Using synthetic aperture radar data of terrestrial analogs to test for alluvial fan formation mechanisms on Titan

R. J. Cartwright, D. M. Burr

Research output: Contribution to journalArticlepeer-review

5 Scopus citations

Abstract

Landforms on Titan include features hypothesized to be alluvial fans. Terrestrial alluvial fans form via two processes: fluid-gravity flows (sheetfloods) and sediment-gravity flows (debris flows). Along the Panamint Mountain Range in Death Valley, California, USA, seven fans formed primarily by debris flows are located adjacent to seven fans formed primarily by sheetfloods. The causal difference between these two groupings stems from their catchment lithologies; the debris flow fan catchments are clay-rich and relatively sand-poor, and the sheetflood fan catchments are clay-poor and sand-rich. On Titan, the low and mid latitudes are dominated by sand seas, demonstrating that sand is available for transport. At high latitudes, these sand seas are absent, suggesting that transportable sand is scarce. Based on the sedimentology of the two Panamint Range fan types, we hypothesize that possible fans at lower latitudes on Titan are formed by sheetfloods, whereas those at higher latitudes formed primarily by debris flows. To test these hypotheses, we measured and analyzed the mean normalized radar cross sections (σ°) and changes in σ° with downfan distance for debris flow and sheetflood fans along the Panamint Range. We then compared the results with the same measurements for possible fans on Titan. We find that, in the Panamint Range, debris flow fans are brighter than sheetflood fans and have greater change in σ° with downfan distance, and that on Titan, low-latitude possible fans are likewise brighter than the fans at high latitudes with greater change in σ° with downfan distance. Consequently, our findings suggest that low-latitude possible fans on Titan are formed primarily by debris flows, whereas high-latitude possible fans on Titan are formed primarily by sheetfloods. Thus, our results do not support our hypotheses. Scenarios to explain these results include: (1) high-latitude possible fans are dominated by radar-dark debris flow deposits, (2) low- and mid-latitude possible fans are dominated by radar-bright sheetflood deposits, (3) sand-sized sediments were relatively scarce at the time of low- and mid-latitude possible fan formation, (4) bedrock composition varies as a function of latitude on Titan, (5) alluvial fans form differently on Titan because of the lower gravity conditions, and (6) fan-like features may result from non-alluvial processes, such as form distributary fluvial systems on Earth.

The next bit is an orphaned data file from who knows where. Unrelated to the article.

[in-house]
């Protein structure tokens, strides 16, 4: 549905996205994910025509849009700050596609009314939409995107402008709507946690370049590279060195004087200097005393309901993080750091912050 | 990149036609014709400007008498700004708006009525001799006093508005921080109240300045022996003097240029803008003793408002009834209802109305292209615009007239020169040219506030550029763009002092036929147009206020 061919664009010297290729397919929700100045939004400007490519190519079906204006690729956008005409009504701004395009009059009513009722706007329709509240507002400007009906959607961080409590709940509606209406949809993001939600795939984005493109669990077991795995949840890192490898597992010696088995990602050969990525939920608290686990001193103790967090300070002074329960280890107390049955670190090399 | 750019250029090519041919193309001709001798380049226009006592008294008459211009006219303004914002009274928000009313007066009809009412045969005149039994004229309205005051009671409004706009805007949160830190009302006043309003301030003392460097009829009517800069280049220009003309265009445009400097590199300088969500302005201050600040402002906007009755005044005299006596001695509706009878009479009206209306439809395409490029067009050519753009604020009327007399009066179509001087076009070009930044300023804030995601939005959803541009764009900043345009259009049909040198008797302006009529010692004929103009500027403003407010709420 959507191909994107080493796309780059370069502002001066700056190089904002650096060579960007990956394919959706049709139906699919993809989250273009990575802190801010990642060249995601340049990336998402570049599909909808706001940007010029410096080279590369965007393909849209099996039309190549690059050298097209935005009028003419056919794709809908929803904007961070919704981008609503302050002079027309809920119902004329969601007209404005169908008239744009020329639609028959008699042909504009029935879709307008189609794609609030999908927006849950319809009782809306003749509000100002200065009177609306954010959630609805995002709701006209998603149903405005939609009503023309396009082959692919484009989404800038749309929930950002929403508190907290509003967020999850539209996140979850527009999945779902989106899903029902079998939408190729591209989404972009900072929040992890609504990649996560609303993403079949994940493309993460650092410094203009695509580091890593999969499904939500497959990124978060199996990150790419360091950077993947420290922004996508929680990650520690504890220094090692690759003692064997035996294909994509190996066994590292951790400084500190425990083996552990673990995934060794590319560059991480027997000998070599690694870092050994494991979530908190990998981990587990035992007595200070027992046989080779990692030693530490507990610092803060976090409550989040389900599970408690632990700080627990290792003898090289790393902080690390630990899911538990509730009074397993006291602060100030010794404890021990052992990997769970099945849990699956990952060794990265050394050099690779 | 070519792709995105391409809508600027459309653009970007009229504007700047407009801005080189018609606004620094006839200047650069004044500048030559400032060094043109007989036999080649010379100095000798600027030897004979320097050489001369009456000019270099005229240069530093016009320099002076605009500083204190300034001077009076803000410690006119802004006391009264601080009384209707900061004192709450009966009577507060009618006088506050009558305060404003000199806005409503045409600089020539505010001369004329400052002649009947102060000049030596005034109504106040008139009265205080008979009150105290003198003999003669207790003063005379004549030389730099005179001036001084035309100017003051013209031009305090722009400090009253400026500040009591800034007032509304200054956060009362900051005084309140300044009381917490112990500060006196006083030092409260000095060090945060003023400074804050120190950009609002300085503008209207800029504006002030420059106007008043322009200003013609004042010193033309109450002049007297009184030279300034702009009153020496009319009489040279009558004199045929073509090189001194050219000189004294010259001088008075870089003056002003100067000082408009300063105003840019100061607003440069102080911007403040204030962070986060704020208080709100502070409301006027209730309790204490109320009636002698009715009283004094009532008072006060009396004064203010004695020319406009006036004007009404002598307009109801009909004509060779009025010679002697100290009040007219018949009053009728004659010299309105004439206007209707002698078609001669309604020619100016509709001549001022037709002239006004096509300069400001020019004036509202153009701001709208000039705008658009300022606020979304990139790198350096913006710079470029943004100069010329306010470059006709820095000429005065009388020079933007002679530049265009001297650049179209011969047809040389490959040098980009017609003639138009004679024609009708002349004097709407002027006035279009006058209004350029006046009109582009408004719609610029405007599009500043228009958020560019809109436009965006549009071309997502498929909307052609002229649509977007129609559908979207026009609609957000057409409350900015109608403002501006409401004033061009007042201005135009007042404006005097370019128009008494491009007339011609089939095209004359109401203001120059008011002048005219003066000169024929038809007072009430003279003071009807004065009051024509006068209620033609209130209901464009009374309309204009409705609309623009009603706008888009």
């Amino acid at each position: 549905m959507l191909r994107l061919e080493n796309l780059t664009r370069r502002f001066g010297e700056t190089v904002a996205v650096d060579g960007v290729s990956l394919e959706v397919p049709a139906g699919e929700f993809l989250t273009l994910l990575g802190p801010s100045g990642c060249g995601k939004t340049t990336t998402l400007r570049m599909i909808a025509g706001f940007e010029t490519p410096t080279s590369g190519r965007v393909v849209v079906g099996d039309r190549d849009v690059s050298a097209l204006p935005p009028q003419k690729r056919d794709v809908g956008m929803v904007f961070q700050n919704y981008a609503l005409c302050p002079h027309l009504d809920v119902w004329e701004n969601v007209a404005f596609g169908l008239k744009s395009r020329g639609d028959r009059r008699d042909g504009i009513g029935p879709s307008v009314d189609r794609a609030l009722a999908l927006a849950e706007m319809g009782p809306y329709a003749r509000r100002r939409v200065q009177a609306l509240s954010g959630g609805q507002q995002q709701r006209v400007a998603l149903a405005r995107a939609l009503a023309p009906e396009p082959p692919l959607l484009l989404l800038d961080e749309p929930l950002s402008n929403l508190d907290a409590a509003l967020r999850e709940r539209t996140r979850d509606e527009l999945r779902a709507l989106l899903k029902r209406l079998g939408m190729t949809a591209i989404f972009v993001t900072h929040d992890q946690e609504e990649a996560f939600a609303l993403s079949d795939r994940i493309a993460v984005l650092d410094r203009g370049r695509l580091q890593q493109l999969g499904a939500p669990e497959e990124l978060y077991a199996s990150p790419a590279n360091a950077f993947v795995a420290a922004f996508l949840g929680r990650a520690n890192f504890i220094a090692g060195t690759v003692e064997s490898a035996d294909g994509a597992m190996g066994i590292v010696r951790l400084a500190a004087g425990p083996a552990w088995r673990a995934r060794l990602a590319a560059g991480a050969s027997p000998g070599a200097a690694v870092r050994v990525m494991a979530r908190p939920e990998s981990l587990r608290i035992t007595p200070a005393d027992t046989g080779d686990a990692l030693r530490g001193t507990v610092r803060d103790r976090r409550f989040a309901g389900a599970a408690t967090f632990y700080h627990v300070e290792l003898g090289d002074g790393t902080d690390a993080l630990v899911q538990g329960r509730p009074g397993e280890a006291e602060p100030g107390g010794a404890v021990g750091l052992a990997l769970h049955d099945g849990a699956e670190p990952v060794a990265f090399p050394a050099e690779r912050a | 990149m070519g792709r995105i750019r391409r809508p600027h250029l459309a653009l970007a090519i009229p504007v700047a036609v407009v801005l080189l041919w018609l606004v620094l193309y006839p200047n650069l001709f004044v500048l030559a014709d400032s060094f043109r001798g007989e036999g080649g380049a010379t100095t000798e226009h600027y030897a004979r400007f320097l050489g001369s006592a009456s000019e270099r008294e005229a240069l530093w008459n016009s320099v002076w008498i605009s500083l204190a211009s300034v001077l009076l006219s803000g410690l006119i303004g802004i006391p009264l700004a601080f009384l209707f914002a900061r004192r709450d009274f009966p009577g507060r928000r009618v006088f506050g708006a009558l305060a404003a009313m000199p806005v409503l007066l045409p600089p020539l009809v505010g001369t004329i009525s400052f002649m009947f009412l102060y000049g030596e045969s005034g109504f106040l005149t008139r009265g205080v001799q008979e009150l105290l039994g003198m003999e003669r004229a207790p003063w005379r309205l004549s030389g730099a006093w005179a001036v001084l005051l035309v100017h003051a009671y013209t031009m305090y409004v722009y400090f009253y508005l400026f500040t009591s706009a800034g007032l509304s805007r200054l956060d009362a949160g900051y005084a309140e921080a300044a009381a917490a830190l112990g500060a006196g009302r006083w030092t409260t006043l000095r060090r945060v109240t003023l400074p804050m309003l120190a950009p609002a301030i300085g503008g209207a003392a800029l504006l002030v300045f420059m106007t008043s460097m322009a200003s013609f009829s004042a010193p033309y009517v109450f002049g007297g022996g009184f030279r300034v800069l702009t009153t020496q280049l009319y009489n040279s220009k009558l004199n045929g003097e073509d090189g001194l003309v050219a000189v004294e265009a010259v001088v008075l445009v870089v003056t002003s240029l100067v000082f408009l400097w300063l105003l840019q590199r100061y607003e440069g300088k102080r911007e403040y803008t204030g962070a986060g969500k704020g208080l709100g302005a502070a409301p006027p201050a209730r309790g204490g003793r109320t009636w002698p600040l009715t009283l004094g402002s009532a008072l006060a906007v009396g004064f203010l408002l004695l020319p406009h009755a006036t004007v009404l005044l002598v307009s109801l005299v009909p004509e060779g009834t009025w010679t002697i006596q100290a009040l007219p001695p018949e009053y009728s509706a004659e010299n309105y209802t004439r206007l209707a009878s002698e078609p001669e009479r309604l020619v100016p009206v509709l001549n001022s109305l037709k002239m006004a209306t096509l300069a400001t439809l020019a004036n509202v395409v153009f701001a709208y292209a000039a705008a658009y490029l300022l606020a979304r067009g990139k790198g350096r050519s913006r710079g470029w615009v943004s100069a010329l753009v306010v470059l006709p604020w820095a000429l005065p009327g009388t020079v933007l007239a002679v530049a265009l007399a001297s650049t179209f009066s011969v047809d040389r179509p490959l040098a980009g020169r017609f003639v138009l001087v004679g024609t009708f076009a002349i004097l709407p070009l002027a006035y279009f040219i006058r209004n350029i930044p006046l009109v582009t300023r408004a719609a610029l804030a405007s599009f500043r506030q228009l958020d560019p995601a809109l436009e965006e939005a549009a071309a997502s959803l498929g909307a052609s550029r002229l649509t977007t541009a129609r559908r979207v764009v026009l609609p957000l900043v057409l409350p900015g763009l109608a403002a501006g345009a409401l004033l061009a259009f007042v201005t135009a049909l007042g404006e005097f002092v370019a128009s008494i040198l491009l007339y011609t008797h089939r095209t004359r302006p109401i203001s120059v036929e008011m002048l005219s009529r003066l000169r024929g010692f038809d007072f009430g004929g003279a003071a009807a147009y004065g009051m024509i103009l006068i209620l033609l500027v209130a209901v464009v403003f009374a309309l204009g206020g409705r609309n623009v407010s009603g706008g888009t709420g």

Original languageEnglish (US)
Pages (from-to)183-205
Number of pages23
JournalIcarus
Volume284
DOIs
StatePublished - Mar 1 2017
Externally publishedYes

ASJC Scopus subject areas

  • Astronomy and Astrophysics
  • Space and Planetary Science

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